I spent over a thousand hours traveling the highways and byways of this great country of ours with Ronnie, Donnie, and Ma Bass. It was the 1970s and we were working mostly out of Lee Fields’ Mobile, Alabama-based NWA Gulf Coast Wrestling territory.

I enjoyed every moment that I was with the Bass family. I even managed the three of them when Ma joined her boys for six-man (person) tag matches.

Don, Ma and Ron Bass.

I never knew the wrestlers’ real names. I never cared. Besides, we became and lived our characters. No, Ron Bass and Donnie Bass were not brothers born of the same parents. But they were brothers nonetheless. And Ma Bass did not give birth to either of them – yet they were still her sons. I never knew a closer family. Ma wasn’t just their mother for the television camera; she was also their mother when the public wasn’t watching. They demonstrated a great deal of love and respect, and the “family” part was lived every day.

One of the high points of my career and life was being accepted into the Bass family. I may have been more like the “adopted” brother, but I was always treated like a true family member.

Spending as much time with them as I did in the early 1970s, I got to know them well. They were funny. They were playful. They were wonderfully loving and caring people who truly cared for each other and for their extended wrestling family. They loved and lived the professional wrestling business and it showed.

I remember meeting them around noon to begin a six-hour journey to that night’s town.

“Whose car is this?” I asked. “Ron, did you get a new car?”

Ma Bass, the wonderful feisty person that she was, had a way of answering for the boys. “No, this is Donnie’s car. Ron’s is giving us trouble. It’s four years old. It only has 486,000 miles on it, but Ronnie drives it so hard that it’s falling apart,” she offered.

“I guess they don’t make them like they did in your day, huh, Ma?” Donnie quipped with a mischievous grin on his face.

Ron interjected, “In her day, they had to hand crank the cars to get them started.”

Ma reached out to grab Ron’s ear, the same as she had done so many times on television when she felt he needed to be admonished.

Ron pulled back, put his hand up to protect his ear, frowned slightly and said, “Just kidding, Ma.”

“Just for that,” she responded, “you’re driving.”

“I don’t want him driving my car,” Donnie interjected. “I don’t want him to kill my car like he did his.”

The boys both stared at Ma, waiting for her decision. She did her best not to smile, slowly moving her head from one side to the other, looking at Ronnie first, then Donnie, then Ronnie again. “Okay,” she bantered. “Donnie, you’re driving. And, Ronnie, no complaining about Donnie’s driving.”

Ron was about to insert a wisecrack, but stopped when he saw Ma looking up at him sternly, her eyebrow raised. “Sorry, Ma,” he said, apologizing for what he was going to say.

Ron was a large man and quite strong. He weighed a solid 289 pounds, which was about two hundred pounds more than Ma. It always brought a smile to my face when Ron would cower as Ma reached for his ear.

We had been on the road for about two and a half hours. “Are we there yet?” asked Ron as he pulled back to avoid having his ear pinched.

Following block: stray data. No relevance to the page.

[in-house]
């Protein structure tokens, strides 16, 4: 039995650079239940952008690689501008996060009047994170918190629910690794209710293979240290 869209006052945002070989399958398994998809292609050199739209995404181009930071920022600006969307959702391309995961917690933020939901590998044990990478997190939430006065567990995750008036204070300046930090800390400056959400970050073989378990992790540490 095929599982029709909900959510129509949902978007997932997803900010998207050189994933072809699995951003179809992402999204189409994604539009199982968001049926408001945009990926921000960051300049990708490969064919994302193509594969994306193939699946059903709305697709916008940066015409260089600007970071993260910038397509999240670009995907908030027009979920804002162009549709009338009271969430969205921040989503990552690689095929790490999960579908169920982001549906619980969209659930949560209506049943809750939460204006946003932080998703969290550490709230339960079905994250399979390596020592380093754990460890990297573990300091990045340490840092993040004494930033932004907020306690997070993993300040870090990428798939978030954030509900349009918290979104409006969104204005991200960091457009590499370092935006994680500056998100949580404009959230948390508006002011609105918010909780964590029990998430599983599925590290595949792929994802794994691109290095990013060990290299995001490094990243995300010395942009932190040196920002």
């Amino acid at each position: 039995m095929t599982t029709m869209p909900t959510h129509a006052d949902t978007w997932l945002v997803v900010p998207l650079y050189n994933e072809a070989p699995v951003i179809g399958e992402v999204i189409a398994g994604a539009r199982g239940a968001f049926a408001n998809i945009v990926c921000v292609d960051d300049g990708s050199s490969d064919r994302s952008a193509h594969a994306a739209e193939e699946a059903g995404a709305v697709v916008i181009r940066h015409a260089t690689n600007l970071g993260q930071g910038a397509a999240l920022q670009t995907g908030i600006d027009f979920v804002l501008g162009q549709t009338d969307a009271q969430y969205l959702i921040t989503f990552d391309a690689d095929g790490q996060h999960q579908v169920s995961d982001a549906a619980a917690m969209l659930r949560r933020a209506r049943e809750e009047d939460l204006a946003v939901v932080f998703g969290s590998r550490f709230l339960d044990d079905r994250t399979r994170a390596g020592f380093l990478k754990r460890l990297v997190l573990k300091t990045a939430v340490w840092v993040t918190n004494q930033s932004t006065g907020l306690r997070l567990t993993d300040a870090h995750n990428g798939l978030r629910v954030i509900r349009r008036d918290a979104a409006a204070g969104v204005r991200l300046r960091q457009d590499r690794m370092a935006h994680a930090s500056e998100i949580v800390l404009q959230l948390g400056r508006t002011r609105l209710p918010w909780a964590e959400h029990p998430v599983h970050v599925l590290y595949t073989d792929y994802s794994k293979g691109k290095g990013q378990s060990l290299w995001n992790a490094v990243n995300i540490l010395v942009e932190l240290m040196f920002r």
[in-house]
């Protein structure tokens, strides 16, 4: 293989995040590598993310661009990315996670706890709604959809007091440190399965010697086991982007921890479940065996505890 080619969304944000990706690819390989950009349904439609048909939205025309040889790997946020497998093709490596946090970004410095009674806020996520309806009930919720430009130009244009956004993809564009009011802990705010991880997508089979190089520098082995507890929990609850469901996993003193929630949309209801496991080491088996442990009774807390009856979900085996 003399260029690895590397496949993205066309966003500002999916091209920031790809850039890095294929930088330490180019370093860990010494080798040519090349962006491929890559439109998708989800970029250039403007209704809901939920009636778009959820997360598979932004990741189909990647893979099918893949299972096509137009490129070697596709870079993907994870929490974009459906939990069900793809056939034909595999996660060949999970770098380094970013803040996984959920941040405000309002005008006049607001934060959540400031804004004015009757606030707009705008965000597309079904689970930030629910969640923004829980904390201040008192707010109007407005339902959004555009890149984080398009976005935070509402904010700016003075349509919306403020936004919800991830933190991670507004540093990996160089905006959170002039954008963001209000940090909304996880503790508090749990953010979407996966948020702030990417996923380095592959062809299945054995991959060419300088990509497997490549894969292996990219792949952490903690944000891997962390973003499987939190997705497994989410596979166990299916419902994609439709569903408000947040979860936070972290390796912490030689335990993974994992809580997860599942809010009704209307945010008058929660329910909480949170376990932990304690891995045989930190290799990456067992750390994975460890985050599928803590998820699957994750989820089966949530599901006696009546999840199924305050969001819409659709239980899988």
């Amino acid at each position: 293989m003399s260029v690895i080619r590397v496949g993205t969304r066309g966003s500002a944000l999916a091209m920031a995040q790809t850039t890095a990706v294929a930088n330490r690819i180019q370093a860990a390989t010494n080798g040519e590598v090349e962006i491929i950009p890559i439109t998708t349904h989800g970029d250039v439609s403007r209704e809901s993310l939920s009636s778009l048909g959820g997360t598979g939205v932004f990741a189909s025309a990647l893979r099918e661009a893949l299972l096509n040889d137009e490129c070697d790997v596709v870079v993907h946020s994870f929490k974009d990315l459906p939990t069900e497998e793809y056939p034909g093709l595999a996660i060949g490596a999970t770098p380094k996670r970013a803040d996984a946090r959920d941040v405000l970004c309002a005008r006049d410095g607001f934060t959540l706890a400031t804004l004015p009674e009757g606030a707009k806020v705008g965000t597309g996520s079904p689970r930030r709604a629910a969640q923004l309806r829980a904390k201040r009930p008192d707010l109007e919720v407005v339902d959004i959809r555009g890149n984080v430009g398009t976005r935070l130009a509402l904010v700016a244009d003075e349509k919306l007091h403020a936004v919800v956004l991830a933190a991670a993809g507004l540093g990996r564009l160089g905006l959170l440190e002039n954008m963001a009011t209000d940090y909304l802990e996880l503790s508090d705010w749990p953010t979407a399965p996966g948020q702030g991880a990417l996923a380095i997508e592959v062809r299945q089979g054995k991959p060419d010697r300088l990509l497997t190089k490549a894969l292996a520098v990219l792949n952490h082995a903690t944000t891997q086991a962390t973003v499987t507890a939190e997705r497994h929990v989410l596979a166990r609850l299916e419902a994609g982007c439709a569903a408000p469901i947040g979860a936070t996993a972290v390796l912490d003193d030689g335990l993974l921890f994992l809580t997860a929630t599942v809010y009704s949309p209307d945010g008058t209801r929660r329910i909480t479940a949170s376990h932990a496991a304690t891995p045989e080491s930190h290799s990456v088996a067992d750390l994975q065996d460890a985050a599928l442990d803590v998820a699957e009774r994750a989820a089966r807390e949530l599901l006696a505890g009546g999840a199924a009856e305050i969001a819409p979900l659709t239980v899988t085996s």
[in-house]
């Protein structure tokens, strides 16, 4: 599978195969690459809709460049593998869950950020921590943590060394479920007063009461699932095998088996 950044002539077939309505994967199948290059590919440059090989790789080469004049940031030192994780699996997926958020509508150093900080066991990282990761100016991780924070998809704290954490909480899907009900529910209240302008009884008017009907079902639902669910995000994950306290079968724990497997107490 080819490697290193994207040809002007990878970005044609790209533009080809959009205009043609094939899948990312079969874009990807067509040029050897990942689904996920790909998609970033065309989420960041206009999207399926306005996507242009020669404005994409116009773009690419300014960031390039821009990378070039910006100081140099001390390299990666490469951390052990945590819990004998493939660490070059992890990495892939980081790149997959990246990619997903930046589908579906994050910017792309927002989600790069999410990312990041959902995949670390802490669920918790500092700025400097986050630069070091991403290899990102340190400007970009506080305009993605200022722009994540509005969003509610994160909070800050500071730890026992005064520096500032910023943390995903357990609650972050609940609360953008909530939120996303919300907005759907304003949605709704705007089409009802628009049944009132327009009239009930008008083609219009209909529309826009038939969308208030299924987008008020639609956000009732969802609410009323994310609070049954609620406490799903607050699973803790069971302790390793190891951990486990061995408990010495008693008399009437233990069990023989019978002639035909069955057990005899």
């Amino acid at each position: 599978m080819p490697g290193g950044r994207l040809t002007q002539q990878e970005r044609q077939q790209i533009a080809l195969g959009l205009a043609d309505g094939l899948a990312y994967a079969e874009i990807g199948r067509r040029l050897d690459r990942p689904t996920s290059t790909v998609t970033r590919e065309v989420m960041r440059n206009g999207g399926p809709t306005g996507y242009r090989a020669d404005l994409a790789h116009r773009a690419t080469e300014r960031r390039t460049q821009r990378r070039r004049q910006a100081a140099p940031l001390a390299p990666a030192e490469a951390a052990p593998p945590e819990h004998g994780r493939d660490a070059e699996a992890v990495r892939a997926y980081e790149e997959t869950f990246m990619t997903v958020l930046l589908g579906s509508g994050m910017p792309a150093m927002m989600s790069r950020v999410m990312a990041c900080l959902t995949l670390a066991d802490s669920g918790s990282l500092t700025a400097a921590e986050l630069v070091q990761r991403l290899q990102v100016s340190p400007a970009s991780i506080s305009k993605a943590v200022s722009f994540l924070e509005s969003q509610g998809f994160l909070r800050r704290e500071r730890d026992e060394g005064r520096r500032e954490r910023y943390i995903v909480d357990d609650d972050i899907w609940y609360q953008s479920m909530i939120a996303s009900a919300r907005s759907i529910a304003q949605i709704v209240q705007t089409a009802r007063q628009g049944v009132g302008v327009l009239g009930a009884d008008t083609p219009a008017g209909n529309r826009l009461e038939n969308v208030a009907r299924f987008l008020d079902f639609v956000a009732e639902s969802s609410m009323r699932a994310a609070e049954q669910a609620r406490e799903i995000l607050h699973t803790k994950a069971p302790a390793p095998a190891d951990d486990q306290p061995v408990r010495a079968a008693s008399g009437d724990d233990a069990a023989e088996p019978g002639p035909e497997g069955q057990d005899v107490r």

“I think this road is getting longer,” cracked Donnie. “Ma, when are we going to take a vacation?”

Rather than reaching for Donnie’s ear, Ma seemed to reflect on the question. She looked at me and said, “You know, Rock, they’re really good boys. Seriously, they work very hard, and they get tired sometimes. Maybe it’s because they haven’t had a day off for over six months . . . so I have to cut them some slack every once in a while.” She smiled and cut her eyes back in Ron’s direction. “Maybe after another two hundred days wrestling, I’ll consider getting Ron a new car.”

Ron frowned. “I can’t do another 200 days,” he told her.

“Yeah, Ma,” Donnie added. “We haven’t just wrestled two hundred days straight, you know. If you count two live TVs and a house show on Saturdays and both an afternoon AND a separate night show in another city on most Sundays, we’re wrestling ten or more times per week.”

Ma held up her hand to indicate that she didn’t need additional input; that she wanted to think about it for a moment. Finally, she turned to me and asked for my input. “So, what do you have to say about the boys working 200 days straight?” She coughed one of her little coughs, tilted her head to the side, and added, “Give them a one-word answer.”

I placed my hand for a moment on Donnie’s shoulder, then looked to Ron, smiled, and said “Congratulations!”

Such were my interactions with my wonderful friends and adopted family.

Ma (Mae Weston/ Betty Mae Garvey) was the first to leave us in 1999. Then Donnie (Donald Hollis Welch) in 2016. And now, as of a few days ago, Ron (Ronald Heard) has departed . . .

It is a very sad day; it is the end of a dynasty. We have lost a very special family.

Those of us who knew Ronnie, Donnie, and Ma are so much better off simply by knowing them. They touched and enriched the lives of many millions of people – including me. I thank them for being such a wonderful part of my life and for all of the contributions they made to the wrestling community and the world.

R.I.P. my wonderful friends – my wonderful family. We miss you and will never forget you.


Rock Riddle

Rock Riddle is the Original “Mr. Wonderful” of professional wrestling and a two-time Hall of Famer. Also, a Hollywood publicist, he remains active in both wrestling and film/TV. Email him at and visit his Facebook fan page. In 2007, SLAM! Wrestling profiled Rock for our SLAM! Wrestling Movie Database: Rock Riddle: Proving people wrong.